The configuration of the Alaska Marine Highway System is in flux. Since the early days of statehood, the AMHS has been a vital component in serving the transportation needs of the Southeast, Southwest and Prince William regions of our state. Since the ferry system was established, altered transportation needs, increased operational costs, changing demographics and an aging fleet of ferries ensure that change is inevitable.
Without question, the M/V Bartlett will be removed from service in the next year. The M/V Aurora may be redeployed to Prince William Sound as a replacement. Given the substantial costs of complying with upgraded safety standards in 2010, the M/V Malaspina and M/V Matanuska likely will be retired. While the M/V Taku, M/V Kennicott and M/V Columbia will probably continue to sail (at least seasonally during the summer) for decades, the days of comprehensive large-capacity "mainline" ferry service are obviously numbered. The costs associated with providing mainline ferry service to every port are creating budgetary havoc in these times of declining governmental revenue.
Providing adequate coastal transportation is difficult but not impossible in these tough budgetary times. Two new fast ferry vessels are under construction and will be deployed in the near future. The first fast vessel is slated for use in Southeast Alaska; a sister ship will sail in Prince William Sound. A new shuttle ferry designed to connect Metlakatla with the existing road system in the southern end of Southeast Alaska will improve access and increase maritime commerce.
Design, deployment and operation of new ferry vessels that operate in a cost effective manner will do much to guarantee the economic success of coastal Alaska communities. But to be truly successful, the new vessels must work together in an integrated manner with other vessels yet to be built. For example, deployment of a single new fast ferry in Southeast Alaska is unlikely to produce the traffic volume and efficiencies obtained by a fully functioning fleet of vessels.
The new administration has recently taken a hard look at deploying the new high-speed ferry M/V Fairweather on the Sitka to Juneau route. While it may make economic sense to "home port" the new ferry in Juneau and operate the vessel along the Lynn Canal corridor, the needs of Sitka and many villages must be addressed.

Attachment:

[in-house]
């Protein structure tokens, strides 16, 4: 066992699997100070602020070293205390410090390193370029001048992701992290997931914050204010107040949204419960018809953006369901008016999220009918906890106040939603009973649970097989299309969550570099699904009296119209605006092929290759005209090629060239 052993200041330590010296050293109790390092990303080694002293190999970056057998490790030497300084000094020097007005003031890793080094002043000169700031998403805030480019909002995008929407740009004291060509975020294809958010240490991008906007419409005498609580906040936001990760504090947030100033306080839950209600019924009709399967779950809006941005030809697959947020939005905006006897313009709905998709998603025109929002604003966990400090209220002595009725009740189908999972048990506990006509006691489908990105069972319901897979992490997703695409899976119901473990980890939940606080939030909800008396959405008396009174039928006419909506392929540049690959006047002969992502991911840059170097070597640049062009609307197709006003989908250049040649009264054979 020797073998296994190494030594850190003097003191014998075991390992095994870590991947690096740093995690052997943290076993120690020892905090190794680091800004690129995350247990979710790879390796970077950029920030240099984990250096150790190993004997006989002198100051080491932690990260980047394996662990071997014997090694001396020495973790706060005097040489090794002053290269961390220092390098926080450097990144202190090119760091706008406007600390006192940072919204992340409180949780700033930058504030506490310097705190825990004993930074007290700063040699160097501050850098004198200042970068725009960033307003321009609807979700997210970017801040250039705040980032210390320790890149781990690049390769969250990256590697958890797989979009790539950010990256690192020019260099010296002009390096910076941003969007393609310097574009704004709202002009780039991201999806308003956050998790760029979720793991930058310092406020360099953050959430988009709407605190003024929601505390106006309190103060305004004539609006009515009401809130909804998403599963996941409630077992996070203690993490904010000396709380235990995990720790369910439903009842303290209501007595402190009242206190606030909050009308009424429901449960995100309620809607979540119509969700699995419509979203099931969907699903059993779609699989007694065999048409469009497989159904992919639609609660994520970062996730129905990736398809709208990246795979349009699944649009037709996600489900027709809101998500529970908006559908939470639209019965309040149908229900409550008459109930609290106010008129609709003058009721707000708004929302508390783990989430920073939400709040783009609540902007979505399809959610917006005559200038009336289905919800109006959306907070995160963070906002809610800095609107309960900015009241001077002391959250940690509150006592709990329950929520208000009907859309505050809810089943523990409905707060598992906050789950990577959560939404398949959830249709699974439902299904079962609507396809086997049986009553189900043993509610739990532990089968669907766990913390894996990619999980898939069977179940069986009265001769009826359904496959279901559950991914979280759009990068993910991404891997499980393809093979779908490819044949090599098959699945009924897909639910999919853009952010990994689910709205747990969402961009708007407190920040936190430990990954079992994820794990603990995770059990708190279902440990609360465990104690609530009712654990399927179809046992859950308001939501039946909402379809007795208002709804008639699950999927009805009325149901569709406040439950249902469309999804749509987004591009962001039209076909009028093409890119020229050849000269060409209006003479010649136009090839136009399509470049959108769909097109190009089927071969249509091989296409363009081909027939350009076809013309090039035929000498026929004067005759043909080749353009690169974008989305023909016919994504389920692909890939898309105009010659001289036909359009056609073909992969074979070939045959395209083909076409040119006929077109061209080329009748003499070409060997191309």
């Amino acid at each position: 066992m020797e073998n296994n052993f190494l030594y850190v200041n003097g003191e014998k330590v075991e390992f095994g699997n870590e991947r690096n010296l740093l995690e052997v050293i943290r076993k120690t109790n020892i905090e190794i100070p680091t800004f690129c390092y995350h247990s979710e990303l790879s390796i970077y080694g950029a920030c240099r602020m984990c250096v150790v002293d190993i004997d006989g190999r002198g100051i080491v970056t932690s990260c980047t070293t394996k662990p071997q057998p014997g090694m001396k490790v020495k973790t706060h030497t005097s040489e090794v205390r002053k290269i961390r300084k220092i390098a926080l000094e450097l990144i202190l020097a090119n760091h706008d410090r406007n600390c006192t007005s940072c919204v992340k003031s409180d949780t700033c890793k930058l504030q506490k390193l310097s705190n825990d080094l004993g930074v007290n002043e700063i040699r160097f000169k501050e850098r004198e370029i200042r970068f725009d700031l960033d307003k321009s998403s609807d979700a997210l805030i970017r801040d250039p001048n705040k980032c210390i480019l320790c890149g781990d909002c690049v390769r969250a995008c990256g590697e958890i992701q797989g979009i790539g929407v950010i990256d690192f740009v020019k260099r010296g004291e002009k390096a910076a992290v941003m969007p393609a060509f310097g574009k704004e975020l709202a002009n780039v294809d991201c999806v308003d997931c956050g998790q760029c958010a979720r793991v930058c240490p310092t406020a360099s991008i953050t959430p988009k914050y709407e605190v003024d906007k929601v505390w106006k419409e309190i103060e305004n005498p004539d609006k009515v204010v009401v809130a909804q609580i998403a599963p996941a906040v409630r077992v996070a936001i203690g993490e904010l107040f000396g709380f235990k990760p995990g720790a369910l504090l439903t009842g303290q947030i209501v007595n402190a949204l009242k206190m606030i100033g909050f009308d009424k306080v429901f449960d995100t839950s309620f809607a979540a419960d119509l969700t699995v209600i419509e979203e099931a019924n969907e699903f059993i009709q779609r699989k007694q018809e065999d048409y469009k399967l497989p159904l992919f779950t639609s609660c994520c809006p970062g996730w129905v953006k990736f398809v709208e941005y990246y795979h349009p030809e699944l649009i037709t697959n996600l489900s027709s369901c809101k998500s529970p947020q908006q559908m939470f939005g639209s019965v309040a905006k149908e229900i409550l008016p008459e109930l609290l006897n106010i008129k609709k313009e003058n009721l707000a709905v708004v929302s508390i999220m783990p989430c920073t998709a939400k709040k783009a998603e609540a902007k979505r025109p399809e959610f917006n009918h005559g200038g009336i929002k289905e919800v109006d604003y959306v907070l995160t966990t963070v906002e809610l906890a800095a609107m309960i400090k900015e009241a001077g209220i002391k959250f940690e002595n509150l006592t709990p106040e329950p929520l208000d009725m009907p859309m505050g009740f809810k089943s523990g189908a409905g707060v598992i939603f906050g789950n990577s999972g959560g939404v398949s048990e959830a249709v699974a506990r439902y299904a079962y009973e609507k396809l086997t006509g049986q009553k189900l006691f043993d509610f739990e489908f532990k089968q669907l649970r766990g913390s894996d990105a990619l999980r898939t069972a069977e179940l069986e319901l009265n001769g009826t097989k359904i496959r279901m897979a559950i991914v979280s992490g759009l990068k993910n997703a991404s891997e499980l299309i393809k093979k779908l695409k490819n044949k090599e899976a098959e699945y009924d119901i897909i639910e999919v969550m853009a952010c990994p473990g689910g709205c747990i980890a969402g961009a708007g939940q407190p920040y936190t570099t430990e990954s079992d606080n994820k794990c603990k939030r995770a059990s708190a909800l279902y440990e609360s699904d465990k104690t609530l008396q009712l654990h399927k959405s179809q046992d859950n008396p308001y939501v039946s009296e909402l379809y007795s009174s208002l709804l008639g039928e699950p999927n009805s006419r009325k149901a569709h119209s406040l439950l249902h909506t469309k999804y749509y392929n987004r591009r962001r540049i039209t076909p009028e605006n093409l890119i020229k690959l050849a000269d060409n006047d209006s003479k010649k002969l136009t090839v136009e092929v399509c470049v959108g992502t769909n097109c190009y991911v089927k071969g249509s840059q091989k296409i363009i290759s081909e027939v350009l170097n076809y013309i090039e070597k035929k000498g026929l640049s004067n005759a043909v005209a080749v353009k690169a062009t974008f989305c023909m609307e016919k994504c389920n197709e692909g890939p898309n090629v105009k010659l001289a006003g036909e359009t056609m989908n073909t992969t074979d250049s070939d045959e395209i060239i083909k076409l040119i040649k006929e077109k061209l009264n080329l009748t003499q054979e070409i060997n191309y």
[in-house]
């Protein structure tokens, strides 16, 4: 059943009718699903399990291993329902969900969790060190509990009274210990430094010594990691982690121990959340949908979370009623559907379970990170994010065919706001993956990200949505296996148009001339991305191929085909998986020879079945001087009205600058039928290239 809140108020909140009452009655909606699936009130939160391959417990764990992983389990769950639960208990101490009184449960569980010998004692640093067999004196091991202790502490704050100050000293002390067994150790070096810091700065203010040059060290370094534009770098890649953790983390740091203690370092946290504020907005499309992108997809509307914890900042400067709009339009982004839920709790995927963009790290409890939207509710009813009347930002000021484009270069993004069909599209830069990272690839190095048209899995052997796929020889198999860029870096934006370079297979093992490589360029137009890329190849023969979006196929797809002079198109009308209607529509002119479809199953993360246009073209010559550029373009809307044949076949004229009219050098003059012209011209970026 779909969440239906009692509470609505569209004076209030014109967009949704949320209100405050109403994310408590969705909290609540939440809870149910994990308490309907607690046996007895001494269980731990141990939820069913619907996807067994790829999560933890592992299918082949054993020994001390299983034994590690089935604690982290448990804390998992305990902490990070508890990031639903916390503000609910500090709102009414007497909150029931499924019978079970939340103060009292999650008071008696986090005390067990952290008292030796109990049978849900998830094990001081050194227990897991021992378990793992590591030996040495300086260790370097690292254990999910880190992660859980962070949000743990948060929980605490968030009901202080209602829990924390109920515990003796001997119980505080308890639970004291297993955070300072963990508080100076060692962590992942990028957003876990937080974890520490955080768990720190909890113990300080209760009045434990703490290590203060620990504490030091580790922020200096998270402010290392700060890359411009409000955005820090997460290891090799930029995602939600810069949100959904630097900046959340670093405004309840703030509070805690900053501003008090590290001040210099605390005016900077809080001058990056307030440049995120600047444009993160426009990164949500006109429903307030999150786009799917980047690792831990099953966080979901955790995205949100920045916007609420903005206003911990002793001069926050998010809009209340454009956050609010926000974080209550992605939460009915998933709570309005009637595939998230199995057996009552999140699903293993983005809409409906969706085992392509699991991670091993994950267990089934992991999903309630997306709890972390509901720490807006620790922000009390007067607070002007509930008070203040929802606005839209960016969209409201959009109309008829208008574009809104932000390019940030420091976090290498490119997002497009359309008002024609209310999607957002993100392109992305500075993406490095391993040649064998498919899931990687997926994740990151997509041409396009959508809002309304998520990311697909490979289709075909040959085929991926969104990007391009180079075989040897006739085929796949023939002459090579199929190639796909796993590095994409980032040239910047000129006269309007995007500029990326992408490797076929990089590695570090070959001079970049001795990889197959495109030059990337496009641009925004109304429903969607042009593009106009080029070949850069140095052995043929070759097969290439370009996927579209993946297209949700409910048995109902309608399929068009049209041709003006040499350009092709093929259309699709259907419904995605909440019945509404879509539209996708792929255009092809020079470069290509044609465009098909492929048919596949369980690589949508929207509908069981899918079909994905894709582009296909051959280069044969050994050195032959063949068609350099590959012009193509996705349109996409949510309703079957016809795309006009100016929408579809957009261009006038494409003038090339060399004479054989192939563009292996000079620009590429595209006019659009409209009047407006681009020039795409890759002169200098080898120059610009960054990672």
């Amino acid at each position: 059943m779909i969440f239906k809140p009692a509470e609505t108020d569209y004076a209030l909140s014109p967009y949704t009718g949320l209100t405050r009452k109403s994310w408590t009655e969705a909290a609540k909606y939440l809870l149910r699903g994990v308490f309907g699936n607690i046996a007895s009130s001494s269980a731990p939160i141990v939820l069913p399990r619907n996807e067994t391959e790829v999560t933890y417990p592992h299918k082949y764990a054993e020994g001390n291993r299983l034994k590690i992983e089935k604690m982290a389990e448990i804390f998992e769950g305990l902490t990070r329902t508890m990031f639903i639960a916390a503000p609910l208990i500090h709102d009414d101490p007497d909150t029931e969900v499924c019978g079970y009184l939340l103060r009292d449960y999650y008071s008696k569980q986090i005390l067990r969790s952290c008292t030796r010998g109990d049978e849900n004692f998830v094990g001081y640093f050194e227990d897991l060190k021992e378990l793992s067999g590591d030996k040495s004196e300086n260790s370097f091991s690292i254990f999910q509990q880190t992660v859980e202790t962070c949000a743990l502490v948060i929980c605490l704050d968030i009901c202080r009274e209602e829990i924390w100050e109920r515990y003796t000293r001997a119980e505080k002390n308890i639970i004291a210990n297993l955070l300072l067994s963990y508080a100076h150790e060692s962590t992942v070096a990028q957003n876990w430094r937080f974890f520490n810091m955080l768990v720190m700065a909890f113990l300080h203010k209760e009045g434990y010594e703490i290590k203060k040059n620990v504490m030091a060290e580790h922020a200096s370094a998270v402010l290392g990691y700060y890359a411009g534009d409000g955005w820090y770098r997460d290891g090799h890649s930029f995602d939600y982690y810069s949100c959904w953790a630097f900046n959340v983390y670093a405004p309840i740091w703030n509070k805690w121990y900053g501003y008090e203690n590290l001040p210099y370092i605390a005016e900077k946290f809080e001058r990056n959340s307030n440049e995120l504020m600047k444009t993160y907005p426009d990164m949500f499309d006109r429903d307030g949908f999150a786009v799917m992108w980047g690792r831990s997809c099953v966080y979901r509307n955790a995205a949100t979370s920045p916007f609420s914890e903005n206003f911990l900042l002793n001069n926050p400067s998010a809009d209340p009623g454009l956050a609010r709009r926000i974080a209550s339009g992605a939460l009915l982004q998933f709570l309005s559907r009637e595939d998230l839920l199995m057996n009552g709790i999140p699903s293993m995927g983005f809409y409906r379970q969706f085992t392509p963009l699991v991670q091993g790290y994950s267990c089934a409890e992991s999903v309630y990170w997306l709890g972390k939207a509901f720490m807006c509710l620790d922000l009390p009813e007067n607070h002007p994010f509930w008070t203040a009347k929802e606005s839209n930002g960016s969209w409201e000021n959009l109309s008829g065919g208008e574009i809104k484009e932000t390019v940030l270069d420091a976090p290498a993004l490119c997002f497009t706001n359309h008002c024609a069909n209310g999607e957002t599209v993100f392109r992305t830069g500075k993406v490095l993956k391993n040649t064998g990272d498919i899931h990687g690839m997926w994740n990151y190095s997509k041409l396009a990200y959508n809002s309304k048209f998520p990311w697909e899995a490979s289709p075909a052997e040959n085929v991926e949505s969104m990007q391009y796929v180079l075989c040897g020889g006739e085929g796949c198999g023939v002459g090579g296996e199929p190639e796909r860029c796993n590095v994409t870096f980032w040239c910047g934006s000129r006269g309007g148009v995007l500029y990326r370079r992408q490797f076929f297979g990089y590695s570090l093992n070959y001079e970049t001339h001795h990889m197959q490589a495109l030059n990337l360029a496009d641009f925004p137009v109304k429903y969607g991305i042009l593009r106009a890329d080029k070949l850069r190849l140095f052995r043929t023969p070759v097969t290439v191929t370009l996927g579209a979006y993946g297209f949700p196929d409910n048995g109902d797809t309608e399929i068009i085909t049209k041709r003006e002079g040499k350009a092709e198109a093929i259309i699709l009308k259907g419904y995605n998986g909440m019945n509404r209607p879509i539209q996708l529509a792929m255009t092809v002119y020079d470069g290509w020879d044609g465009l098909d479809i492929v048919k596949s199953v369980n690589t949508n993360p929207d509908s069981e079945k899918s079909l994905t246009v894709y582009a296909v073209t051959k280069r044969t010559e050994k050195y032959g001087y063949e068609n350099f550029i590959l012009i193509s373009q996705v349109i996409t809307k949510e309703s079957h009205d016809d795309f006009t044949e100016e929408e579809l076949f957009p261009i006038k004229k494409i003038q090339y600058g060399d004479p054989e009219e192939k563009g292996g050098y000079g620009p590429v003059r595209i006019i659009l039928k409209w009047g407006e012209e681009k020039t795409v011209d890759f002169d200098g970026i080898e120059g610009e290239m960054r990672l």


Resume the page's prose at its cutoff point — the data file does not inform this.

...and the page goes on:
The basic problem with adequately serving Sitka via maritime commerce has much to do with geography. The great majority of the ferry routes in Southeast Alaska run on a north-south axis. Taking a ferry to Sitka is essentially an east-west journey complicated by narrow passages and substantial tides.
In any event, Sitka deserves regular and predictable ferry service. Even more importantly, the many outlying villages and communities that routinely send residents to the Mount Edgecumbe Hospital for health care needs and other commercial activities need access to Sitka.
If Sitka is going to thrive and grow, the state of Alaska needs to commence at once on the design and deployment of a new ferry that will link Sitka with the communities of central Southeast Alaska. Sitka has quietly become the health care hub in Southeast Alaska for many residents of Kake, Angoon, Tenakee, Hoonah and Juneau. A properly designed and intelligently deployed vessel linking the villages and smaller communities with Sitka would alleviate much concern about the financial prospects of Alaska's fifth largest community. The vessel need not be identical to the new fast ferries or contain significant amenities. What's needed is a ferry that can provide regular, predictable cost-effective transportation for the smaller communities in the rugged fjord region that makes road building and aviation difficult.
Joe Geldhof is counsel for the Marine Engineers' Beneficial Association in Alaska; a union representing licensed marine engineers and other workers in Alaska.
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